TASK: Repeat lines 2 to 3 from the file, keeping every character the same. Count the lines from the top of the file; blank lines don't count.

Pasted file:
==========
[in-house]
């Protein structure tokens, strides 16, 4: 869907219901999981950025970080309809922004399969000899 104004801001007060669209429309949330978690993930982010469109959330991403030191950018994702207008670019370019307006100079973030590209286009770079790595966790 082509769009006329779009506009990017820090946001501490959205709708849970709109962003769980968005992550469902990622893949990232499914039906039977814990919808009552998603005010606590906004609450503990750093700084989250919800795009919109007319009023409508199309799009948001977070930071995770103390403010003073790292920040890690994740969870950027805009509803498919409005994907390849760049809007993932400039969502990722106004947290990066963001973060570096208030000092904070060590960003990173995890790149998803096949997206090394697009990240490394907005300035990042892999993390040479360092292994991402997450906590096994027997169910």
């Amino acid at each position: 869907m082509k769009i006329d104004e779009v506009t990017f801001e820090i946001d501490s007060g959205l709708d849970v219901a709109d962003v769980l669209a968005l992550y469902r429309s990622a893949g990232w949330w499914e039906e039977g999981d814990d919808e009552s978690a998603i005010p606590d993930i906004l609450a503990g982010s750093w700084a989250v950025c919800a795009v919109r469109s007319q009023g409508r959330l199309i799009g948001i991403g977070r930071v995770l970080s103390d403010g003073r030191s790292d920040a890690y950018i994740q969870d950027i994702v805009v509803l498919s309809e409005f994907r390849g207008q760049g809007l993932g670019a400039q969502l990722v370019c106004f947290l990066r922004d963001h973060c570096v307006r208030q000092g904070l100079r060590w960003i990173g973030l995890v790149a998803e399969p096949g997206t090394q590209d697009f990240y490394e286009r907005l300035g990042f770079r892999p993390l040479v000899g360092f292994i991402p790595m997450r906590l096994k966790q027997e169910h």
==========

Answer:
């Protein structure tokens, strides 16, 4: 869907219901999981950025970080309809922004399969000899 104004801001007060669209429309949330978690993930982010469109959330991403030191950018994702207008670019370019307006100079973030590209286009770079790595966790 082509769009006329779009506009990017820090946001501490959205709708849970709109962003769980968005992550469902990622893949990232499914039906039977814990919808009552998603005010606590906004609450503990750093700084989250919800795009919109007319009023409508199309799009948001977070930071995770103390403010003073790292920040890690994740969870950027805009509803498919409005994907390849760049809007993932400039969502990722106004947290990066963001973060570096208030000092904070060590960003990173995890790149998803096949997206090394697009990240490394907005300035990042892999993390040479360092292994991402997450906590096994027997169910």
């Amino acid at each position: 869907m082509k769009i006329d104004e779009v506009t990017f801001e820090i946001d501490s007060g959205l709708d849970v219901a709109d962003v769980l669209a968005l992550y469902r429309s990622a893949g990232w949330w499914e039906e039977g999981d814990d919808e009552s978690a998603i005010p606590d993930i906004l609450a503990g982010s750093w700084a989250v950025c919800a795009v919109r469109s007319q009023g409508r959330l199309i799009g948001i991403g977070r930071v995770l970080s103390d403010g003073r030191s790292d920040a890690y950018i994740q969870d950027i994702v805009v509803l498919s309809e409005f994907r390849g207008q760049g809007l993932g670019a400039q969502l990722v370019c106004f947290l990066r922004d963001h973060c570096v307006r208030q000092g904070l100079r060590w960003i990173g973030l995890v790149a998803e399969p096949g997206t090394q590209d697009f990240y490394e286009r907005l300035g990042f770079r892999p993390l040479v000899g360092f292994i991402p790595m997450r906590l096994k966790q027997e169910h």